I have had to chuckle to myself about Republican leadership’s call for more “intellectual diversity” in South Dakota’s public university system. The crux of the argument is that South Dakota’s universities do not have enough Republican professors and administrators, or perhaps even worse in their minds, has too many Democrats. It is startling to me that politicians now feel the need to cast even teachers into partisan groups. What’s next? Are we going to start dividing ourselves between Republican and Democratic dentists? Auto parts managers? Hairstylists? When will it end?
I went to the University of South Dakota from 2004 to 2008. My wife went to USD law school from 2011 to 2014. Needless to say, I have had a lot of interaction with South Dakota’s faculty over the last 15 years. My experience is that our professors do not care about partisanship but instead possess the sole yearning desire that their students would develop the ability to do the work and think critically. What mattered was not so much where you ended, but the work you put in to get there.
For example, in my freshman year at USD, I took a political science course about the death penalty. My professor was openly opposed to the death penalty in all circumstances. Nevertheless, she taught all perspectives on the death penalty equally, and she actively encouraged students to argue with each other over the merits of the death penalty. She herself would often passionately articulate the pro-death penalty argument even though it was not her personal belief. At the end of the class, every student had all the facts, figures, and arguments for and against the death penalty, and we all reached different opinions to varying degrees about the death penalty’s role in society.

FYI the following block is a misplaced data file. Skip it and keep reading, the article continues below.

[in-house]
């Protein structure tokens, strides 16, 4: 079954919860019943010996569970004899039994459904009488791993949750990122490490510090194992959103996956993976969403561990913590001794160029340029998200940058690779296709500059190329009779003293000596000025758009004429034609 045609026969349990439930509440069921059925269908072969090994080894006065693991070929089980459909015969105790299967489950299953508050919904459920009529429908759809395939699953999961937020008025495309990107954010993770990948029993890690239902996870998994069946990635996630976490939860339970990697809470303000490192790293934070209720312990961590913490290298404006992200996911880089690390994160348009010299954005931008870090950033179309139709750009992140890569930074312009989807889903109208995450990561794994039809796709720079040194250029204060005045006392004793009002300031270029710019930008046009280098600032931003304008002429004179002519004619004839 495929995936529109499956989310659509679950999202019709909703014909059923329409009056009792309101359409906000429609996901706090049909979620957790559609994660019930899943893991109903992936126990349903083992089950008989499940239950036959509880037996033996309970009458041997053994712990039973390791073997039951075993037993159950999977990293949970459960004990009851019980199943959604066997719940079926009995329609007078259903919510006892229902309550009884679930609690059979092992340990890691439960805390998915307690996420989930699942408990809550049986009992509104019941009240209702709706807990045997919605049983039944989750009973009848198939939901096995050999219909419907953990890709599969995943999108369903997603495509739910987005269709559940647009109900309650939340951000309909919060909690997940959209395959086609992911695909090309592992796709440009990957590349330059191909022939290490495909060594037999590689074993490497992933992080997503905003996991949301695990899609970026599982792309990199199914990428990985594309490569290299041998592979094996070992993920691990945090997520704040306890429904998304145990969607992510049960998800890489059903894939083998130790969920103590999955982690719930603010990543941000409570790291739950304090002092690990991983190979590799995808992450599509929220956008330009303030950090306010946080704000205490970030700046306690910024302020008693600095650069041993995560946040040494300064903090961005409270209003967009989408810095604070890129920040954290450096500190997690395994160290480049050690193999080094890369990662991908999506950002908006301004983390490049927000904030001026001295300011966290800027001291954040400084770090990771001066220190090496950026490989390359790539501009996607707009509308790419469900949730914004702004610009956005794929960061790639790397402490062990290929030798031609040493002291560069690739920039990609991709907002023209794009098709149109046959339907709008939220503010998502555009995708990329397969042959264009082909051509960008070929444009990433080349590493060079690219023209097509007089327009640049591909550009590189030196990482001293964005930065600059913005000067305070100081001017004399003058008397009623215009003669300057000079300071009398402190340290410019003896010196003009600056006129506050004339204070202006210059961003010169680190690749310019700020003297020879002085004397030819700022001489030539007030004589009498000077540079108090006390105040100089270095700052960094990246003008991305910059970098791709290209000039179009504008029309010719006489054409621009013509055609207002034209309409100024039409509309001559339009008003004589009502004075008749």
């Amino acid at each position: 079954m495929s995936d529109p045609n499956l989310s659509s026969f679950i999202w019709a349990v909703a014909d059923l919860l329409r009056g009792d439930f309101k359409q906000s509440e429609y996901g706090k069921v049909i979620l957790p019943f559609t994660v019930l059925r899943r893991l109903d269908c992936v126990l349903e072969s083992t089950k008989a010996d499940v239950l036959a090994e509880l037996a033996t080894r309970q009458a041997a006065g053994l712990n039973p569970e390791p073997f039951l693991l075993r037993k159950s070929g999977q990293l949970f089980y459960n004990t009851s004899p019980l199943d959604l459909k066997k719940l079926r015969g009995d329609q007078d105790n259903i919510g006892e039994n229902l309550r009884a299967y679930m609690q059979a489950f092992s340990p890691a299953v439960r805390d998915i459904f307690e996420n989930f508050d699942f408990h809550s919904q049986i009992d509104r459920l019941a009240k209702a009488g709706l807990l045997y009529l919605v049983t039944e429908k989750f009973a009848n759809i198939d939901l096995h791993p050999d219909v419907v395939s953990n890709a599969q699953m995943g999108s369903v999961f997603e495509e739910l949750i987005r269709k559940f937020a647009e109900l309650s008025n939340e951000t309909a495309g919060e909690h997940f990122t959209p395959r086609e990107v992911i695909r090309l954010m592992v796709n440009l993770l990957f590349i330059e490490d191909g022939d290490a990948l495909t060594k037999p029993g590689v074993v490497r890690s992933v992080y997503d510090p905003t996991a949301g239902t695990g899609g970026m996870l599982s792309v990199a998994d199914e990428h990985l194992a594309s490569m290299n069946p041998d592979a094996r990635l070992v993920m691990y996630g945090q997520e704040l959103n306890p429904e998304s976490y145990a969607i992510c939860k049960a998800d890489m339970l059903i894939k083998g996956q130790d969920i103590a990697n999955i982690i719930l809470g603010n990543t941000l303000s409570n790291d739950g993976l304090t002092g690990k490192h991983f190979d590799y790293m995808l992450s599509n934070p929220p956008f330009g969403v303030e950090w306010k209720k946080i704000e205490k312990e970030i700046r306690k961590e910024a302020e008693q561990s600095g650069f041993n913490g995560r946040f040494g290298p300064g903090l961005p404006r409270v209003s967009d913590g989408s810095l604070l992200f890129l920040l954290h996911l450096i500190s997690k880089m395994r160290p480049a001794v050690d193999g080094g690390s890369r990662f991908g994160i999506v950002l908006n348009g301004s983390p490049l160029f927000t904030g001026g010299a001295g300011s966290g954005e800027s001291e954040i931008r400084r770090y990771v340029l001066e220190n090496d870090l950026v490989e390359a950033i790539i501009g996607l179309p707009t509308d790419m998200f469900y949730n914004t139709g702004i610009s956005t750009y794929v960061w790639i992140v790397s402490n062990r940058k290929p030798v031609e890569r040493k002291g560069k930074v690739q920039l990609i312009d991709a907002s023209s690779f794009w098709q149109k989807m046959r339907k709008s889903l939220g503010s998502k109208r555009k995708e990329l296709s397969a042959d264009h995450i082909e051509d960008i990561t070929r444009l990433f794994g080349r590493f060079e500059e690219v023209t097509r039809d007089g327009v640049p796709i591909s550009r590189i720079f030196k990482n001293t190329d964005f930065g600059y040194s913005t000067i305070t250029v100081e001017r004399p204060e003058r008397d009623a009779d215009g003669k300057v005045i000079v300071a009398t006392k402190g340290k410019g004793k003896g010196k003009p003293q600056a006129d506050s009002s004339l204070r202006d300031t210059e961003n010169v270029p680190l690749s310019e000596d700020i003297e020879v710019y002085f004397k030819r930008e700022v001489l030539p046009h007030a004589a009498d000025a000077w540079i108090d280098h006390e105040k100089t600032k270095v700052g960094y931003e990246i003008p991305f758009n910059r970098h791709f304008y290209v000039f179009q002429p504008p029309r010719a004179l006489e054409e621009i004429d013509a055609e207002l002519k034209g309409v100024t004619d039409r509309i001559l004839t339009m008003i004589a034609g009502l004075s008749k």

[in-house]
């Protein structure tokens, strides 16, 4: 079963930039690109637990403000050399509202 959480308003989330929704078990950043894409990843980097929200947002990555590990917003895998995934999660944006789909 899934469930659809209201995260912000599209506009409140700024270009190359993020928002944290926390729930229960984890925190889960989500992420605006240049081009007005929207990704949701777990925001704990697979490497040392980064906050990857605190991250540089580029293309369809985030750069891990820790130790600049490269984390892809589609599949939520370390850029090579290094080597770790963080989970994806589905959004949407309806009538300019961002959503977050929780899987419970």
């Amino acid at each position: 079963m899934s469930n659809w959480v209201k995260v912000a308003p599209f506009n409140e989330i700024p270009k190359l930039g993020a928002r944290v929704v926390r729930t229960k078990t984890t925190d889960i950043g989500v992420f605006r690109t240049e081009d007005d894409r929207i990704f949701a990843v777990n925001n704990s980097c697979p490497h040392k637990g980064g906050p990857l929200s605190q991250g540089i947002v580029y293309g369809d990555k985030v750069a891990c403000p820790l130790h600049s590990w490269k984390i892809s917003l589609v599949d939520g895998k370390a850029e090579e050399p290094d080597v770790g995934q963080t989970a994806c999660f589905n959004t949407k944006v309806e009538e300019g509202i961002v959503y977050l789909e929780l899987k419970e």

Economics is an area of thought that often gets criticized for being too conservative, but again, I never felt that my USD professors were actively promoting one school of thought. My labor economics professor, who is now the head of the USD Economics Department, presented all viewpoints on the labor economy, and I still have not been able to figure out exactly where he falls on the political spectrum! I also don’t care. He is a good teacher. Current State Representative and former Professor Ray Ring was famous for always taking the contrarian position for the benefit of the class even when it was not his own personal belief. A devil’s advocate if there ever was one.
Partisanship has destroyed our government. It threatens our American culture based on our shared values of fairness, hard work, and respect for one another. We should not let politicians and partisanship invade our educational systems because I like my dentist and my barber, and I am pretty sure they are both Republicans! Let teachers teach, let hairstylists be hairstylists, let auto parts managers be auto parts managers.
Instead of becoming blind by a narrow focus on the flame of partisanship, I invite our state Republican leadership to join me and retired USD Professor Mary Pat Bierle, a Republican, to “take a walk around the lantern” and think critically about why Americans have different opinions and why those differences matter towards forming a more perfect union.